3. Comparison of Linear Prediction Models for Audio Signals

    2009-03-01

    Full Text Available While linear prediction (LP has become immensely popular in speech modeling, it does not seem to provide a good approach for modeling audio signals. This is somewhat surprising, since a tonal signal consisting of a number of sinusoids can be perfectly predicted based on an (all-pole LP model with a model order that is twice the number of sinusoids. We provide an explanation why this result cannot simply be extrapolated to LP of audio signals. If noise is taken into account in the tonal signal model, a low-order all-pole model appears to be only appropriate when the tonal components are uniformly distributed in the Nyquist interval. Based on this observation, different alternatives to the conventional LP model can be suggested. Either the model should be changed to a pole-zero, a high-order all-pole, or a pitch prediction model, or the conventional LP model should be preceded by an appropriate frequency transform, such as a frequency warping or downsampling. By comparing these alternative LP models to the conventional LP model in terms of frequency estimation accuracy, residual spectral flatness, and perceptual frequency resolution, we obtain several new and promising approaches to LP-based audio modeling.

  4. A quasi-linear gyrokinetic transport model for tokamak plasmas

    Casati, A.

    2009-10-01

    After a presentation of some basics around nuclear fusion, this research thesis introduces the framework of the tokamak strategy to deal with confinement, hence the main plasma instabilities which are responsible for turbulent transport of energy and matter in such a system. The author also briefly introduces the two principal plasma representations, the fluid and the kinetic ones. He explains why the gyro-kinetic approach has been preferred. A tokamak relevant case is presented in order to highlight the relevance of a correct accounting of the kinetic wave-particle resonance. He discusses the issue of the quasi-linear response. Firstly, the derivation of the model, called QuaLiKiz, and its underlying hypotheses to get the energy and the particle turbulent flux are presented. Secondly, the validity of the quasi-linear response is verified against the nonlinear gyro-kinetic simulations. The saturation model that is assumed in QuaLiKiz, is presented and discussed. Then, the author qualifies the global outcomes of QuaLiKiz. Both the quasi-linear energy and the particle flux are compared to the expectations from the nonlinear simulations, across a wide scan of tokamak relevant parameters. Therefore, the coupling of QuaLiKiz within the integrated transport solver CRONOS is presented: this procedure allows the time-dependent transport problem to be solved, hence the direct application of the model to the experiment. The first preliminary results regarding the experimental analysis are finally discussed

  5. Analyzing longitudinal data with the linear mixed models procedure in SPSS.

    West, Brady T

    2009-09-01

    Many applied researchers analyzing longitudinal data share a common misconception: that specialized statistical software is necessary to fit hierarchical linear models (also known as linear mixed models [LMMs], or multilevel models) to longitudinal data sets. Although several specialized statistical software programs of high quality are available that allow researchers to fit these models to longitudinal data sets (e.g., HLM), rapid advances in general purpose statistical software packages have recently enabled analysts to fit these same models when using preferred packages that also enable other more common analyses. One of these general purpose statistical packages is SPSS, which includes a very flexible and powerful procedure for fitting LMMs to longitudinal data sets with continuous outcomes. This article aims to present readers with a practical discussion of how to analyze longitudinal data using the LMMs procedure in the SPSS statistical software package.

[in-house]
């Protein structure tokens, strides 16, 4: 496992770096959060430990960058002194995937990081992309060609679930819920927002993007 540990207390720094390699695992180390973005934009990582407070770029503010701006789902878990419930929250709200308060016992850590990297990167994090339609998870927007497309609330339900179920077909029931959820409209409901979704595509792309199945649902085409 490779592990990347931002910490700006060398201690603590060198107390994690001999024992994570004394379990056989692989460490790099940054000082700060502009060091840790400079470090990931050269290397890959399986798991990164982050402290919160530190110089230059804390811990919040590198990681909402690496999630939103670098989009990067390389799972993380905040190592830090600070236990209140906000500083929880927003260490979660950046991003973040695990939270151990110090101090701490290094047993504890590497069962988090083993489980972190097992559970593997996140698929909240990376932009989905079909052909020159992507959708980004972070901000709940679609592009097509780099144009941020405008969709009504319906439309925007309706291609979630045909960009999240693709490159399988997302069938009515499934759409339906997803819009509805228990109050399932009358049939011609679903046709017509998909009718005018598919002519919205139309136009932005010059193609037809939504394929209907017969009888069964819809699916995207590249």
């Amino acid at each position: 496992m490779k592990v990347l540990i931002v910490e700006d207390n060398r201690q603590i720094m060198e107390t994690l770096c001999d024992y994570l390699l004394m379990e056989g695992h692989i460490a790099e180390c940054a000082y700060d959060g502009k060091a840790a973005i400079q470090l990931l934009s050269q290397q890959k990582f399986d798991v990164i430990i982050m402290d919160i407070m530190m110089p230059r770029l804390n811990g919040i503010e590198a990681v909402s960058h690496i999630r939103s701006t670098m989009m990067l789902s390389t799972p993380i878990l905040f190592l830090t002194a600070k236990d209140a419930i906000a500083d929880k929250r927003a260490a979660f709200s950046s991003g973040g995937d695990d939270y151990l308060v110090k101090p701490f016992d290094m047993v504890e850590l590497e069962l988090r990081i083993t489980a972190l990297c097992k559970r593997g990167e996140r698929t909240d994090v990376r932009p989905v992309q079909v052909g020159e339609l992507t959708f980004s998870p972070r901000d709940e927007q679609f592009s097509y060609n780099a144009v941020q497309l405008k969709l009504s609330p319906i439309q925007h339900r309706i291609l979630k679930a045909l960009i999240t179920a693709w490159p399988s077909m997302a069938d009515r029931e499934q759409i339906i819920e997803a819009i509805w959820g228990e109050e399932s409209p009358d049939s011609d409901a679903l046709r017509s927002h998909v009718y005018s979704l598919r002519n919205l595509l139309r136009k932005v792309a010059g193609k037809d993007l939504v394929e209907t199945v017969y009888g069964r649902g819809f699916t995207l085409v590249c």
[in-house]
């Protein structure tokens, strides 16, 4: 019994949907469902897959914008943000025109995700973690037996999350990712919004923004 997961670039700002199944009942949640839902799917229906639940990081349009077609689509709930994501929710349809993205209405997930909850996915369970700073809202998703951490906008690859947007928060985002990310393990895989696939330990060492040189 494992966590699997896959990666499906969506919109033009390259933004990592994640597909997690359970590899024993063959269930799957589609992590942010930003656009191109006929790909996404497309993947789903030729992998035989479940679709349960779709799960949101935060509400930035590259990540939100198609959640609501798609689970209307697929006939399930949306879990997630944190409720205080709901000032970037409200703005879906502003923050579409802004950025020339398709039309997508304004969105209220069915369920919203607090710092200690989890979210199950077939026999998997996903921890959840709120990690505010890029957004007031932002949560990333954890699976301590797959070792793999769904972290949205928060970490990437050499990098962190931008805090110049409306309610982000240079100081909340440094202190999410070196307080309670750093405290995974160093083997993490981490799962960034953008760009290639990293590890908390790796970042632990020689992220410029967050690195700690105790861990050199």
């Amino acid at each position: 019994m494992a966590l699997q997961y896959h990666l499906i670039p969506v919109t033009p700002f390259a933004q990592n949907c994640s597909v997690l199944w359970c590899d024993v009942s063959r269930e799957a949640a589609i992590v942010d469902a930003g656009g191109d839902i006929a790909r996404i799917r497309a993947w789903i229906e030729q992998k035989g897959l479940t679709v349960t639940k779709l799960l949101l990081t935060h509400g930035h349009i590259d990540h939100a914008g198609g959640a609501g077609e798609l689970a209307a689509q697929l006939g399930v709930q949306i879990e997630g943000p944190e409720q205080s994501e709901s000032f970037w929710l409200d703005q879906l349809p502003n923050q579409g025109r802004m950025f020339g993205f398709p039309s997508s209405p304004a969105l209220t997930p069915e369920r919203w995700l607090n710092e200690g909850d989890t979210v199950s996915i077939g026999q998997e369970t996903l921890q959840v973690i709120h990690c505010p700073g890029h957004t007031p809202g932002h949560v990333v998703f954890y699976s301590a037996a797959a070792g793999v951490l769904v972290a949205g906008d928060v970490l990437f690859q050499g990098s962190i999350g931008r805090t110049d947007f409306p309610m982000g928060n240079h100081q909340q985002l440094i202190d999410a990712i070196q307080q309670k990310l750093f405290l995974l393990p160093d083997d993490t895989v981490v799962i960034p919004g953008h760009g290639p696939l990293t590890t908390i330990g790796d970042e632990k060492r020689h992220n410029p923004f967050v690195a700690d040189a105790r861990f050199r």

6. Linear theory for filtering nonlinear multiscale systems with model error.

    Berry, Tyrus; Harlim, John

    2014-07-08

    In this paper, we study filtering of multiscale dynamical systems with model error arising from limitations in resolving the smaller scale processes. In particular, the analysis assumes the availability of continuous-time noisy observations of all components of the slow variables. Mathematically, this paper presents new results on higher order asymptotic expansion of the first two moments of a conditional measure. In particular, we are interested in the application of filtering multiscale problems in which the conditional distribution is defined over the slow variables, given noisy observation of the slow variables alone. From the mathematical analysis, we learn that for a continuous time linear model with Gaussian noise, there exists a unique choice of parameters in a linear reduced model for the slow variables which gives the optimal filtering when only the slow variables are observed. Moreover, these parameters simultaneously give the optimal equilibrium statistical estimates of the underlying system, and as a consequence they can be estimated offline from the equilibrium statistics of the true signal. By examining a nonlinear test model, we show that the linear theory extends in this non-Gaussian, nonlinear configuration as long as we know the optimal stochastic parametrization and the correct observation model. However, when the stochastic parametrization model is inappropriate, parameters chosen for good filter performance may give poor equilibrium statistical estimates and vice versa; this finding is based on analytical and numerical results on our nonlinear test model and the two-layer Lorenz-96 model. Finally, even when the correct stochastic ansatz is given, it is imperative to estimate the parameters simultaneously and to account for the nonlinear feedback of the stochastic parameters into the reduced filter estimates. In numerical experiments on the two-layer Lorenz-96 model, we find that the parameters estimated online , as part of a filtering